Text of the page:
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  4. Barack Obama's half-sister hit with tear gas during Kenyan protests against controversial bill | VIDEO

Barack Obama's half-sister hit with tear gas during Kenyan protests against controversial bill | VIDEO

Auma Obama, a Kenyan activist and former US President Barack Obama's half-sister, was barely able to speak or see after she was hit by tear gas fired by Kenyan police. Thousands of people stormed the parliament against a controversial bill and police opened fire on the protesters.

Edited By: Aveek Banerjee @AveekABanerjee Nairobi Updated on: June 25, 2024 23:11 IST
Demonstrators gesture as police use tear gas to disperse
Image Source : REUTERS Demonstrators gesture as police use tear gas to disperse protesters in Kenya.

Nairobi: Auma Obama, a Kenyan activist and the half-sister of former US President Barack Obama, was among the protesters who were tear-gassed on Tuesday during chaotic protests in Kenya's capital Nairobi against a controversial finance bill outside the parliament building, according to a CNN interview. Things turned chaotic as police opened fire at demonstrators trying to storm Kenya's legislature, resulting in the deaths of five protesters.

Auma Obama was taken aside in the melee by a CNN reporter and asked why she was there. "I'm here because - look at what's happening. Young Kenyans are demonstrating for their rights. They're demonstrating with flags and banners. I can't even see anymore," she said, beginning to cough and shield her eyes from the spreading smoke...We are being tear-gassed." (Video credit: CNN)

The office of former President Obama did not immediately return a call seeking comment on the incident involving his sister or the violence in Kenya. A man behind Auma Obama carried a sign reading, "Colonialism never ended in Kenya," while another yelled, "This is our country. This is our nation."?

What is happening in Kenya?

Thousands of protesters barged into the Kenyan Parliament in the capital Nairobi on Tuesday and a part of the building was seen ablaze, amid massive protests in the African country with angry protesters demanding legislators to vote against new taxes proposed in a controversial finance bill.The third round of protests took place as lawmakers vote on the finance bill that would introduce new taxes, including an eco-levy that would raise the price of goods like sanitary towels and diapers.?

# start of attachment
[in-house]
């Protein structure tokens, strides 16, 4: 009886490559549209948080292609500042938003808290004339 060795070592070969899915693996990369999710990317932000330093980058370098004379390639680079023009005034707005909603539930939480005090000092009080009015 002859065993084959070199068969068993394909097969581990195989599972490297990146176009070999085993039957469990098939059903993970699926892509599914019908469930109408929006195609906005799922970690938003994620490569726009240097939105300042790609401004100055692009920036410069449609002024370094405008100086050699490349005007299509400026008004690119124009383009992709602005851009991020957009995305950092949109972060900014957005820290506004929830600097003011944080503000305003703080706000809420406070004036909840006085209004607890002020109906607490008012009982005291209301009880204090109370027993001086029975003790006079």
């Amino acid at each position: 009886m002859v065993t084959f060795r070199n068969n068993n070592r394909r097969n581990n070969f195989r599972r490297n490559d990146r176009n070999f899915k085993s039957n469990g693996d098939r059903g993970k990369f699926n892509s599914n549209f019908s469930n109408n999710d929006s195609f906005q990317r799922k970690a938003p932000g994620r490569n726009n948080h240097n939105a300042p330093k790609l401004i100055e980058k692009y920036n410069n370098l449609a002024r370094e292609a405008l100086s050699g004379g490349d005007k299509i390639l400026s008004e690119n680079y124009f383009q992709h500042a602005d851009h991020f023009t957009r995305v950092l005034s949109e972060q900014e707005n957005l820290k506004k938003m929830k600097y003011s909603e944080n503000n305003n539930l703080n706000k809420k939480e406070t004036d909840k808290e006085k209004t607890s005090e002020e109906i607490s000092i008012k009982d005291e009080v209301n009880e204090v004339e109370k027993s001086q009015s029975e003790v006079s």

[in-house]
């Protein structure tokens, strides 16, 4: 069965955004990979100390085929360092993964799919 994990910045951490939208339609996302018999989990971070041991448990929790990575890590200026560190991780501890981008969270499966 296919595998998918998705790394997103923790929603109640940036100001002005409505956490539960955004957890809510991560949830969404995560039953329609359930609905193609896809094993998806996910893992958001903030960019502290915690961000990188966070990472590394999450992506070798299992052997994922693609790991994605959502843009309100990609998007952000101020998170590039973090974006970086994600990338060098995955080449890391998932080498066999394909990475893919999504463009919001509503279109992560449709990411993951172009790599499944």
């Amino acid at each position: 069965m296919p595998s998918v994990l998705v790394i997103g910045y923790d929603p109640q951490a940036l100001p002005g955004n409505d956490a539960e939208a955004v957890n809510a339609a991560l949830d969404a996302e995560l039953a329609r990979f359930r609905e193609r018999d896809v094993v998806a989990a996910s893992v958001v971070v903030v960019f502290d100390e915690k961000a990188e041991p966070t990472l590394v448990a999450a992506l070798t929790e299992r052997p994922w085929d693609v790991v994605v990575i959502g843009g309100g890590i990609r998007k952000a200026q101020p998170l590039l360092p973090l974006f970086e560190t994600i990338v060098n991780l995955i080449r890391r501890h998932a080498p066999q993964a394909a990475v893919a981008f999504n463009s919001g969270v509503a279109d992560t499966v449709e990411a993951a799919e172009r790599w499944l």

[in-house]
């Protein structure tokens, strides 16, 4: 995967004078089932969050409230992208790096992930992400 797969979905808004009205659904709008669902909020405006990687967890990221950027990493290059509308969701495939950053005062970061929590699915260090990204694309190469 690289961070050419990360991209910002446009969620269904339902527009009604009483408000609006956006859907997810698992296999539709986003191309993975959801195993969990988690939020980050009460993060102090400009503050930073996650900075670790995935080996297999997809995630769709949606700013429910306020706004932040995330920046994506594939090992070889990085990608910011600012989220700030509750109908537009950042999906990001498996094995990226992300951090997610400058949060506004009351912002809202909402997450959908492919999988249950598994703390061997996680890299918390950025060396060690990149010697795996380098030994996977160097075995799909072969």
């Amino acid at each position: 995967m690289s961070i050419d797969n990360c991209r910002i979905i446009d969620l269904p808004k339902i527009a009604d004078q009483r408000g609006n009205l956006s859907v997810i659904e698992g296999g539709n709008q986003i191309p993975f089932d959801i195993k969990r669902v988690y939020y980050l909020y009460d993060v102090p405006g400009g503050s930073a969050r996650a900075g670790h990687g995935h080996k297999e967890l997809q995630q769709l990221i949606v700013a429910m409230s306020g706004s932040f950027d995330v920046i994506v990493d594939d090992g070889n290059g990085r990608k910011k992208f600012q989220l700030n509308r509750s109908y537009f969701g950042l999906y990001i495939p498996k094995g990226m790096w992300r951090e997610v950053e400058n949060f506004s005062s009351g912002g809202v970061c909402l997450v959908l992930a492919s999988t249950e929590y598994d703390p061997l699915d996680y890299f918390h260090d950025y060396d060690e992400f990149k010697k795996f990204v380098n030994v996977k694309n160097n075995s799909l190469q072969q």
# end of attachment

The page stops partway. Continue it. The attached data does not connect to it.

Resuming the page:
The protesters managed to overwhelm the police to entire the parliament shortly after a vote on the bill. Lawmakers fled through a tunnel, but protesters allowed opposition legislators who voted against the bill to walk out of the besieged building. The office of the Nairobi governor, a member of the ruling party, was reportedly set ablaze. Police water cannons were being used to extinguish the fire.

The violence prompted police to fire live ammunition at the angry demonstrators as the situation turned chaotic after tear gas and water cannons failed to disperse the crowds. Police eventually managed to drive the protesters from the building amid clouds of tear gas and the sound of gunfire. Troops from the Kenya Defence Forces (KDF) have been deployed to support the police in responding to the ongoing protests, according to reports.

Internet services across the East African country experienced severe disruptions during the police crackdown, internet monitor Netblocks said. Kenya's leading network operator Safaricom said outages had affected two of its undersea cables but the root cause of the disruptions remained unclear.

Why are Kenyans protesting against the bill?

The finance bill aims to raise an additional $2.7 billion in taxes as part of an effort to lighten Kenya's heavy debt load, with interest payments alone consuming 37 per cent of annual revenue. The bill was met with widespread criticism as people in the impoverished African country are already struggling with the impact of the COVID-19 pandemic, two droughts and the depreciation of the currency.

The government has already made some concessions, promising to scrap proposed new taxes on bread, cooking oil, car ownership and financial transactions, but that has not been enough to satisfy protesters. Many called for Kenyan President William Ruto to quit office as well as voicing their opposition to the tax rises. In Nairobi, people chanted "Ruto must go" and crowds sang in Swahili: "All can be possible without Ruto".

"Ruto must go, Ruto must resign, he must do the honourable thing," senior opposition leader Eugene Wamalwa said in a statement. Another opposition leader, Raila Odinga, urged the immediate withdrawal of the finance bill to make way for dialogue.

Meanwhile, the United States is closely monitoring the situation in Nairobi, where police opened fire on demonstrators trying to storm the Kenyan parliament, and is urging calm, a White House National Security Council spokesperson said on Tuesday.

(with inputs from Reuters)

ALSO READ |?Part of Kenya's parliament building on fire amid massive protests over new finance bill | VIDEO

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